Experimental data have made it abundantly clear that the strength of polycrystalline silicon (poly-Si) microelectromechanical systems (MEMS) structures exhibits significant variability, which arises from the random distribution of the size and shape of sidewall defects created by the manufacturing process. Test data also indicated that the strength statistics of MEMS structures depends strongly on the structure size. Understanding the size effect on the strength distribution is of paramount importance if experimental data obtained using specimens of one size are to be used with confidence to predict the strength statistics of MEMS devices of other sizes. In this paper, we present a renewal weakest-link statistical model for the failure strength of poly-Si MEMS structures. The model takes into account the detailed statistical information of randomly distributed sidewall defects, including their geometry and spacing, in addition to the local random material strength. The large-size asymptotic behavior of the model is derived based on the stability postulate. Through the comparison with the measured strength distributions of MEMS specimens of different sizes, we show that the model is capable of capturing the size dependence of strength distribution. Based on the properties of simulated random stress field and random number of sidewall defects, a simplified method is developed for efficient computation of strength distribution of MEMS structures.

Commentary by Dr. Valentin Fuster
J. Appl. Mech. 2019;86(8):081006-081006-10. doi:10.1115/1.4043663.

The statistical size effect has generally been explained by the weakest-link model, which is valid if the failure of one representative volume element (RVE) of material, corresponding to one link, suffices to cause failure of the whole structure under the controlled load. As shown by the recent formulation of fishnet statistics, this is not the case for some architectured materials, such as nacre, for which one or several microstructural links must fail before reaching the maximum load or the structure strength limit. Such behavior was shown to bring about major safety advantages. Here, we show that it also alters the size effect on the median nominal strength of geometrically scaled rectangular specimens of a diagonally pulled fishnet. To derive the size effect relation, the geometric scaling of a rectangular fishnet is split into separate transverse and longitudinal scalings, for each of which a simple scaling rule for the median strength is established. Proportional combination of both then yields the two-dimensional geometric scaling and its size effect. Furthermore, a method to infer the material failure probability (or strength) distribution from the median size effect obtained from experiments or Monte Carlo simulations is formulated. Compared to the direct estimation of the histogram, which would require more than ten million test repetitions, the size effect method requires only a few (typically about six) tests for each of three or four structure sizes to obtain a tight upper bound on the failure probability distribution. Finally, comparisons of the model predictions and actual histograms are presented.

Commentary by Dr. Valentin Fuster
J. Appl. Mech. 2019;86(8):081007-081007-7. doi:10.1115/1.4043720.

We find that the ratio of dielectric permittivity to shear modulus is linearly related to the number of polar groups per polymer chain in polar dielectric elastomers (PDEs). Our discovery is verified via computational modeling and validated by experimental evidences. Based on the finding, we introduce the new concept of dielectric imperfection (DI) and provide some physical insights into understanding it through demonstrating the large nonlinear deformation of PDEs with DIs under electric fields. The results show remarkable DI-induced inhomogeneous deformation and indicate that the size and dielectric permittivity of DIs have a significant impact on the deformation stability of PDEs under electric fields. With this concept, we propose some potential applications of PDEs with DIs.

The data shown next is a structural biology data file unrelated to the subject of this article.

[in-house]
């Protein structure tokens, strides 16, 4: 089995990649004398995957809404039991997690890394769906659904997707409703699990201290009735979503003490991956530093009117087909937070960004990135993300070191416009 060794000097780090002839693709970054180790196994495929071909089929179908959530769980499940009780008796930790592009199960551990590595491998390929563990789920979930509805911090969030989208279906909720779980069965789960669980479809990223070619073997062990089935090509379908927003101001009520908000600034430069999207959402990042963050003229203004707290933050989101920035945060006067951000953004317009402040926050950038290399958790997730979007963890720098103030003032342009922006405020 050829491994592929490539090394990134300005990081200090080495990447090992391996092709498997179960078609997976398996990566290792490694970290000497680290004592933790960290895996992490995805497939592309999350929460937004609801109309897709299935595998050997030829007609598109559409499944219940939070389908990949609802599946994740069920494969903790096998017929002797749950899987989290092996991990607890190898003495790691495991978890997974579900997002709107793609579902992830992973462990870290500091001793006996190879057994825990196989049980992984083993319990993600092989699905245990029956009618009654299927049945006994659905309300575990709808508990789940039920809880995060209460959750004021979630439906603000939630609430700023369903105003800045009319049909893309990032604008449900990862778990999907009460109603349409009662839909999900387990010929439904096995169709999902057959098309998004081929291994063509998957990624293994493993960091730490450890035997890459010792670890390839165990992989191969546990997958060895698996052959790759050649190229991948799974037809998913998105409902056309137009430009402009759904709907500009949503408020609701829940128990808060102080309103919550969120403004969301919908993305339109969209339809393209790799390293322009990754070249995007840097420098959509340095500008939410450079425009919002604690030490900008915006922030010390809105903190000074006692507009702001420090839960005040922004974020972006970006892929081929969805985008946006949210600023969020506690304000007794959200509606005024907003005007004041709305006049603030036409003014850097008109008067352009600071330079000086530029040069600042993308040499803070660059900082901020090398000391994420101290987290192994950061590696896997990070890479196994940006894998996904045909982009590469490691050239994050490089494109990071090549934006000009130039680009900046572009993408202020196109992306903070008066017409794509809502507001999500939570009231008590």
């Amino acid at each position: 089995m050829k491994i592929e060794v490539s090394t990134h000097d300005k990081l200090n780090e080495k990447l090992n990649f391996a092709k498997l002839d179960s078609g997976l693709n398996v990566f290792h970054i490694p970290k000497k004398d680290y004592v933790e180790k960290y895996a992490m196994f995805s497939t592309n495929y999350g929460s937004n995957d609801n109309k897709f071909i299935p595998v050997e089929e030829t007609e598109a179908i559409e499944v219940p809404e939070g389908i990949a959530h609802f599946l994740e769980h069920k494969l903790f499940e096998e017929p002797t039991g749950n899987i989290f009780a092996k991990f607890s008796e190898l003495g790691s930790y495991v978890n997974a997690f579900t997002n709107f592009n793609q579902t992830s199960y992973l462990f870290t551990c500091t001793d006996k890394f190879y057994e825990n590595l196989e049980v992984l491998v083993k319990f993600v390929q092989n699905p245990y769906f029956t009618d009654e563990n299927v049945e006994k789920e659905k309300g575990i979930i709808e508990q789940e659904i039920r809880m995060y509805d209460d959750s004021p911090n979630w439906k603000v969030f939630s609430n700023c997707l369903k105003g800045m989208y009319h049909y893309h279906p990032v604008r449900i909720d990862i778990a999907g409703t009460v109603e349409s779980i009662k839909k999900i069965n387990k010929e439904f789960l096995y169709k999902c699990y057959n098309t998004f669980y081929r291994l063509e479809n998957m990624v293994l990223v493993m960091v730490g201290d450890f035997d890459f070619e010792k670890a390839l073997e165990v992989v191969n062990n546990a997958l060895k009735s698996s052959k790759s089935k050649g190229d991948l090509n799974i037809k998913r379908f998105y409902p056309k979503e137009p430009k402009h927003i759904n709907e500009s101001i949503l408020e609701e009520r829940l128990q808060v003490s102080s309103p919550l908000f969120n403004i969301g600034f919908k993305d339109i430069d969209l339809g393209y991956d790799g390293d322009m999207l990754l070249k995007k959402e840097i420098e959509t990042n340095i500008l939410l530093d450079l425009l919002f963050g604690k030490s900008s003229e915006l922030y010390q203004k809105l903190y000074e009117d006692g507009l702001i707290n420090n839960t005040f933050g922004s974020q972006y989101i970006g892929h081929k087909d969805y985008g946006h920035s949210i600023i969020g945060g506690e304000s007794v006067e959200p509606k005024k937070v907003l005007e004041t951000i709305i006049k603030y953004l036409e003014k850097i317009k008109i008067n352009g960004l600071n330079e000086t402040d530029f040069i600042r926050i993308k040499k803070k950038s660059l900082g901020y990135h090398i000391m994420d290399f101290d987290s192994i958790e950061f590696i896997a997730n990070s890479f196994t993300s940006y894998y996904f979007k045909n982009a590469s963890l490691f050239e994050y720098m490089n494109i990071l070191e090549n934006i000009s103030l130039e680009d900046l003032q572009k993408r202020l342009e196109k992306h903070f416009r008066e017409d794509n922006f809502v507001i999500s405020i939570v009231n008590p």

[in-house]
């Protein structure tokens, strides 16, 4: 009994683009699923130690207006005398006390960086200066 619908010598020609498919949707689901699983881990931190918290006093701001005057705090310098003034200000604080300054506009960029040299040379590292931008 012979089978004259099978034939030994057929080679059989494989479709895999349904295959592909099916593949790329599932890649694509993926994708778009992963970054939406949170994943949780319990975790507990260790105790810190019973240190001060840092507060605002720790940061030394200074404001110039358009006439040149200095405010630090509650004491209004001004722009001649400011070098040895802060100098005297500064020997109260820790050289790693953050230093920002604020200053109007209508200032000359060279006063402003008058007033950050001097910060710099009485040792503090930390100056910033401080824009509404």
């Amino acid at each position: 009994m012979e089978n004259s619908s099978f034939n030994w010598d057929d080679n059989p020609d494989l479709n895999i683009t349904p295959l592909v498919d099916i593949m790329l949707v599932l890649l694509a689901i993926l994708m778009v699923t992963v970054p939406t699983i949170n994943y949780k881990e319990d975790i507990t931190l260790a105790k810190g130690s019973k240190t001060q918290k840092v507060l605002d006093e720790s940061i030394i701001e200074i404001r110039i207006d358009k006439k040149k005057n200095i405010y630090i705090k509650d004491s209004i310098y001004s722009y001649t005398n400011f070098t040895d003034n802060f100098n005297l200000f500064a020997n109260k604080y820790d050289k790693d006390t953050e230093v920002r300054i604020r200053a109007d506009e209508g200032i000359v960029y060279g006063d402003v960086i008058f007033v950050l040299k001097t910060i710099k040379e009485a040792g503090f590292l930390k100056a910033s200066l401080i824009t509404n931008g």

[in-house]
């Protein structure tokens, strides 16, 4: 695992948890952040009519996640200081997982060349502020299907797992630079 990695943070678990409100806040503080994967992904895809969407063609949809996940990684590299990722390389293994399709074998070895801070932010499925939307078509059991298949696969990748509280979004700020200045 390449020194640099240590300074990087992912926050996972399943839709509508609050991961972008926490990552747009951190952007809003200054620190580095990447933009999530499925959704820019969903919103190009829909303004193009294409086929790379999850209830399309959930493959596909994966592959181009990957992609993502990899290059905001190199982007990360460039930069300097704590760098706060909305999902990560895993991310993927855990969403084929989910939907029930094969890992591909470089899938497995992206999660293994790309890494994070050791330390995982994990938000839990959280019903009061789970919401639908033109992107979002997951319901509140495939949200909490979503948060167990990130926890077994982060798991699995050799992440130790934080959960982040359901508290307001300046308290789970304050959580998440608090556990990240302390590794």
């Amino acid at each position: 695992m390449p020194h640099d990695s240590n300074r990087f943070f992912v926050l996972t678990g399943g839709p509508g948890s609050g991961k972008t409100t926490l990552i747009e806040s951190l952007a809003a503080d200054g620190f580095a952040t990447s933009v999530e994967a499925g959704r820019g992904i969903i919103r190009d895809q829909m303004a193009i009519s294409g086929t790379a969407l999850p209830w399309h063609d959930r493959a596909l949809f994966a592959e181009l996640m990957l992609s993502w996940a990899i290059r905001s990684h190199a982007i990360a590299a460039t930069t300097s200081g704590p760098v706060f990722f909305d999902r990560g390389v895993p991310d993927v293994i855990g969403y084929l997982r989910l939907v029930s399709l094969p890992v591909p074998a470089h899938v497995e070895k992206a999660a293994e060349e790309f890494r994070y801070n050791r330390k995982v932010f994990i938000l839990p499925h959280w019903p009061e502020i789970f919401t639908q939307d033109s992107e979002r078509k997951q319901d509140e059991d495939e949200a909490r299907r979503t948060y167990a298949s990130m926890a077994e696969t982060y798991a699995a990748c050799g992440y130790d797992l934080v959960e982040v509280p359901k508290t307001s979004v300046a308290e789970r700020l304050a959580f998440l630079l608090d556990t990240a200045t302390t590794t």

Commentary by Dr. Valentin Fuster
J. Appl. Mech. 2019;86(8):081008-081008-17. doi:10.1115/1.4043721.

This paper introduces a method for calculating the deformation displacement of the origami mechanism. The bearing capacity of each face can be analyzed by the relationship between the stress and displacement, which can provide a reference for the origami design. The Miura origami mechanism unit is considered. First, the folding angle of each crease is solved based on the geometric characteristics. The deforming form of the creases is then analyzed, and the bending moment acting on the paper surface is solved. Based on the geometric characteristics and stress forms, the paper surface is modeled as a sheet. Based on the bending theory of a thin plate with small deflection, the complex external load forms are decomposed by Levy's method and the superposition principle, and the expression of the deflection curve during the folding process is obtained. According to the stress and bending moment equations, the relationship between the bending moment and displacement is obtained. Finally, through an application example, the maximum deflection of the paper surface is calculated by matlab, and the deflection diagram of the deformed paper surface is drawn, which verifies the expression of the deflection curve.

Commentary by Dr. Valentin Fuster


J. Appl. Mech. 2019;86(8):085501-085501-3. doi:10.1115/1.4043547.

In this discussion, we provide corrections to the second-order kinematic equations describing contact between three-dimensional rigid bodies, originally published in Sarkar et al. (1996) [“Velocity and Acceleration Analysis of Contact Between Three-Dimensional Rigid Bodies,” ASME J. Appl. Mech., 63(4), pp. 974–984].

Topics: Kinematics
Commentary by Dr. Valentin Fuster